Ready to add an amazing layer of flavor to your meal by simply letting food rest in the fridge? Marinating is a versatile and fun cooking method that’s easier than you think to pull off — you just need a simple framework of knowledge.
Understand what marinating does
Marination uses acid to break down proteins in meat, naturally tenderizing it and allowing it to better absorb the spices and other flavors. The oil seals in moisture and adds a level of protection against heat. One reminder on the acid factor, however: Matt Rotroff, director of business development at Meats By Linz, warns that if meat is left in citrus for more than 24 hours, it will begin to “cook,” as is what happens with ceviche, or marinated fish.
Enjoy experimenting with your ingredients
The sky is the limit with marinades, and the process truly lends itself to scratch cooking because once you know the framework, you can let your creativity fill in the blanks. It all starts with the number three: The basic ratio is three parts oil to one part acid. The acid can be vinegar, wine, citrus or yogurt, while the oil could be sesame, canola, olive or even fish sauce. Beef, chicken, veggies and tofu can generally take the same marinades, with the variety stemming more from the flavor profile. In addition to oil and acid, you also need to consider a third component: the flavor! This is the herbs, spices, aromatics and salt.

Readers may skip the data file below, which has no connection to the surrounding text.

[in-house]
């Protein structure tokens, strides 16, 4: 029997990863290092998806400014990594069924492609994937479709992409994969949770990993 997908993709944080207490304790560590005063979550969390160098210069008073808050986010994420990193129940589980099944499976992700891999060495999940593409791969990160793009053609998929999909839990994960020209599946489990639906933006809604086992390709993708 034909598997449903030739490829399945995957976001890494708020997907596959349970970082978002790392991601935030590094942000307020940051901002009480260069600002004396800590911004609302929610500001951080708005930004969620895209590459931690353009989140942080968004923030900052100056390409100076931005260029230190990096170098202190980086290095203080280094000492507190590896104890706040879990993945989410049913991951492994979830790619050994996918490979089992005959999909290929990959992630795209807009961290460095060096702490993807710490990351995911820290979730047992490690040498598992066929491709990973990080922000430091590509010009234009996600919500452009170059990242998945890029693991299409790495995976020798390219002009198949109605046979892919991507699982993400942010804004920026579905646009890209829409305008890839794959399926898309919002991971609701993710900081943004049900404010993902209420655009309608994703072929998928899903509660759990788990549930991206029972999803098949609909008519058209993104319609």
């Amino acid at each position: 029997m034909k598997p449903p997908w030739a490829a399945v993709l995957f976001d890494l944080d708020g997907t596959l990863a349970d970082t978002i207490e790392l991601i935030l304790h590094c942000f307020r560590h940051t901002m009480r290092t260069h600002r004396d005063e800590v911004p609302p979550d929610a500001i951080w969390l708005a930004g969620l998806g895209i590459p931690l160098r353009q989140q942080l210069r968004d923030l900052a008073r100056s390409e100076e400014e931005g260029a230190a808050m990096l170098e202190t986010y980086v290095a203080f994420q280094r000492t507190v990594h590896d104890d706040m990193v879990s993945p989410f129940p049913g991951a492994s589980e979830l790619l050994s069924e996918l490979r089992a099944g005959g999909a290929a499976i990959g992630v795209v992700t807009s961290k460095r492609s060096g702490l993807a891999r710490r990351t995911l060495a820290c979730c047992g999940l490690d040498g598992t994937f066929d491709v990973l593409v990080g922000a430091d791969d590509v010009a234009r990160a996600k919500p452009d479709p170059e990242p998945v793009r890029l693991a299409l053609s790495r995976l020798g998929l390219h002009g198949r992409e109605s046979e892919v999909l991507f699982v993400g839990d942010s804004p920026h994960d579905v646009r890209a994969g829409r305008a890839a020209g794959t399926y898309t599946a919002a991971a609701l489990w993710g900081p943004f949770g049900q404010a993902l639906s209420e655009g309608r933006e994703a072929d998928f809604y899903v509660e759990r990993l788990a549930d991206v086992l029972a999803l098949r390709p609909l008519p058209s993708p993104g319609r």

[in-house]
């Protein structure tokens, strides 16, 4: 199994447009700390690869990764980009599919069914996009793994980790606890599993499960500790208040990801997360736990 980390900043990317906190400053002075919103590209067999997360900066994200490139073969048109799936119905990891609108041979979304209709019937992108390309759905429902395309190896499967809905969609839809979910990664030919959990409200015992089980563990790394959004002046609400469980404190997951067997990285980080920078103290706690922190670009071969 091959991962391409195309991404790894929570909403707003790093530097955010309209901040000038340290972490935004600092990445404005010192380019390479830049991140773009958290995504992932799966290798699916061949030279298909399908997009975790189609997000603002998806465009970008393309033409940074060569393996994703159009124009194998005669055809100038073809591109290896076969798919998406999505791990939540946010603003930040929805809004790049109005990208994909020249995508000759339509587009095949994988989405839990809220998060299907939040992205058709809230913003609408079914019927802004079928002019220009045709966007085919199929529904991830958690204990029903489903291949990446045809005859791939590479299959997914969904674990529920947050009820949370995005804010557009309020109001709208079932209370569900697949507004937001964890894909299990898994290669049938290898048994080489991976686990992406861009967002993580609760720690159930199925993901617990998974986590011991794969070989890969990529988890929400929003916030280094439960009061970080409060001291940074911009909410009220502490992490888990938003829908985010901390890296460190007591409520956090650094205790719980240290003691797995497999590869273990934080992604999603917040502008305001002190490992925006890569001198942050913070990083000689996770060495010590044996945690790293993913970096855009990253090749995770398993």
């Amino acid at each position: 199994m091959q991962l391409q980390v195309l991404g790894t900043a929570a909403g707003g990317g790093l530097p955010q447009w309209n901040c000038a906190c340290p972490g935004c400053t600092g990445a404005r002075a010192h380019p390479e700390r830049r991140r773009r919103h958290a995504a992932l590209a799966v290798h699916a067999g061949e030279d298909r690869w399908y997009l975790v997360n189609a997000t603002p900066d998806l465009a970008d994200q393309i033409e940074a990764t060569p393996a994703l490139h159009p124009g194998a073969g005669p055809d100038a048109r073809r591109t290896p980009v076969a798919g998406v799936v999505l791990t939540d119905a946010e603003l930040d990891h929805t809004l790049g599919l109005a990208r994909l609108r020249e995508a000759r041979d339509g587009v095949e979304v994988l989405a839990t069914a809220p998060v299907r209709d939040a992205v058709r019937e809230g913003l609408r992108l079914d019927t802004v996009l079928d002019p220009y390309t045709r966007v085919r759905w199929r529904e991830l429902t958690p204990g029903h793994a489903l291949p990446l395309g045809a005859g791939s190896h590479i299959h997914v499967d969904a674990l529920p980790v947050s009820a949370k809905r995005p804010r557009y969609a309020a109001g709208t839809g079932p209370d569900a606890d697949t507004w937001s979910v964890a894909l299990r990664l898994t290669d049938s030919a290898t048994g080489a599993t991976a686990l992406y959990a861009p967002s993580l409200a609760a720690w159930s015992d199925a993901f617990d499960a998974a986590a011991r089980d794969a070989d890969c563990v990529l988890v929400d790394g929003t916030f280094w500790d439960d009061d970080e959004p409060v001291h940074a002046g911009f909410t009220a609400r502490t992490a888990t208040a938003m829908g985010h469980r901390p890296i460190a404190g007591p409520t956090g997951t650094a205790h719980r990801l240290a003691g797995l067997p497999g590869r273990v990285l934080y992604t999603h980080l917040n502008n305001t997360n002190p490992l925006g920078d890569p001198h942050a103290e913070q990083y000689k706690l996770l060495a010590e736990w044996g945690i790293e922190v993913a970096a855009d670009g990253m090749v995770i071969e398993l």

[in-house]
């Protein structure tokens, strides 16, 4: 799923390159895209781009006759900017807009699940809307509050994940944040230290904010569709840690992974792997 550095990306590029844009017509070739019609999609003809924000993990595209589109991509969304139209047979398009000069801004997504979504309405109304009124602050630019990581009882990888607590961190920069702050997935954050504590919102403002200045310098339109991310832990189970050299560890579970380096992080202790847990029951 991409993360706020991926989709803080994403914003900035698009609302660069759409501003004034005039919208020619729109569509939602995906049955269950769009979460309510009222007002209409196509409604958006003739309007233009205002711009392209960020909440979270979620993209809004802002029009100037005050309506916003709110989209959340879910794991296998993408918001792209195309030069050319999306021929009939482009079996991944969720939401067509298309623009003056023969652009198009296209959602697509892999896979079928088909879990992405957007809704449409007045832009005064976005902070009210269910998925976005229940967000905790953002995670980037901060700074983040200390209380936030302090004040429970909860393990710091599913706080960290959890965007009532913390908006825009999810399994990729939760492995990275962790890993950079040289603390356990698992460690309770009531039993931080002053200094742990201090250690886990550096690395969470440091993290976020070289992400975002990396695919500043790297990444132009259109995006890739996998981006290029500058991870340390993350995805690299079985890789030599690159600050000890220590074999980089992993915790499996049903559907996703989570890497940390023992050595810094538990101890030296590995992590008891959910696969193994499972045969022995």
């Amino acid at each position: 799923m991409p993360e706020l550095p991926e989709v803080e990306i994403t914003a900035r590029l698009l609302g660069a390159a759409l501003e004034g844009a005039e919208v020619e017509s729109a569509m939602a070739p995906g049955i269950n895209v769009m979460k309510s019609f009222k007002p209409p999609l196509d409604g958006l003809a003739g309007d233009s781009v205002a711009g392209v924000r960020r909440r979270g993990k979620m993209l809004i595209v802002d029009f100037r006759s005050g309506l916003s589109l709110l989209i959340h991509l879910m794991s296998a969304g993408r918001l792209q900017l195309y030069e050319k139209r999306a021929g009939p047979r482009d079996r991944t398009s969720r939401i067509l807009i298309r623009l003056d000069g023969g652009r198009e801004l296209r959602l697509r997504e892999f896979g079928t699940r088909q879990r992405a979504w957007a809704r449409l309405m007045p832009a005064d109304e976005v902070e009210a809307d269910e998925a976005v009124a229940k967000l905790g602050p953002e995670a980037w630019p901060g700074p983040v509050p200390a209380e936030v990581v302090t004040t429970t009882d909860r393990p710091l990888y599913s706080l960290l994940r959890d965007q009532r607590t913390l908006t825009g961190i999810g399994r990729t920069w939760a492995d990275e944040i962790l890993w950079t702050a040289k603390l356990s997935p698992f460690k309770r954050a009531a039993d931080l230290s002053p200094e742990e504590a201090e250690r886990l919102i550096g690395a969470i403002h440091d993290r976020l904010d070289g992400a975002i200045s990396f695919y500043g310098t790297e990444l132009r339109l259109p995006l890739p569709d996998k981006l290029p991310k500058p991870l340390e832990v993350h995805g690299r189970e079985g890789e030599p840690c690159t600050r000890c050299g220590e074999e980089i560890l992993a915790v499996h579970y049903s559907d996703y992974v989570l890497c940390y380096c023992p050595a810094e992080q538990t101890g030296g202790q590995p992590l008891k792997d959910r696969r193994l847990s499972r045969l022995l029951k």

Chicken might take apple cider vinegar and Worcestershire marinade in an American-style approach, while Middle Eastern recipes might use yogurt and mint, and Asian flavors use rice wine and ginger. Salmon might take a fresh tilt, with tarragon and white wine, or a Japanese profile, with miso and mirin, a sweet cooking wine. If you are looking for nice char, adding a small amount of honey or maple syrup can help the food to caramelize while cooking.
Match your meat with your method
The two reasons to marinate meat are to tenderize and to impart additional flavor. Since Meats By Linz specializes in premium cuts, Rotroff says higher-tier meats like porterhouse and rib eye can actually be ruined by marinades, but more affordable meats like flank or sirloin will really benefit, especially from tenderization.
Know your timing
Marinating might not be ideal when you’re in a time crunch, but it doesn’t take as long as you might think. For beef and chicken, Rotroff says two hours can do the job. You don’t want to go over 24 hours or so, as the marinade can toughen the meat. For fish, the general rule is 30 minutes, otherwise the fish can begin to cook. Veggies only need about 30 minutes, as they don’t need to be tenderized.
Put care into prepping
Think about ways you can help the marinade soak into the food. That means chopping and removing skin when possible. As an added benefit, smaller pieces allow for faster cooking. As you prepare your marinade, calculate portions properly so you’ll have enough: Think a half cup per pound of meat. Don’t forget to reserve some for sauce before you submerge the meat. Once you’re ready to start, one of the easiest ways to distribute the marinade and help with cleanup is to use a zipper-locked plastic bag, though nonmetal covered bowls work, too. Just don’t use foil, as a chemical reaction could botch your entire recipe. Remember to never marinate at room temperature. Slip your food in the fridge, set a timer and enjoy the anticipation!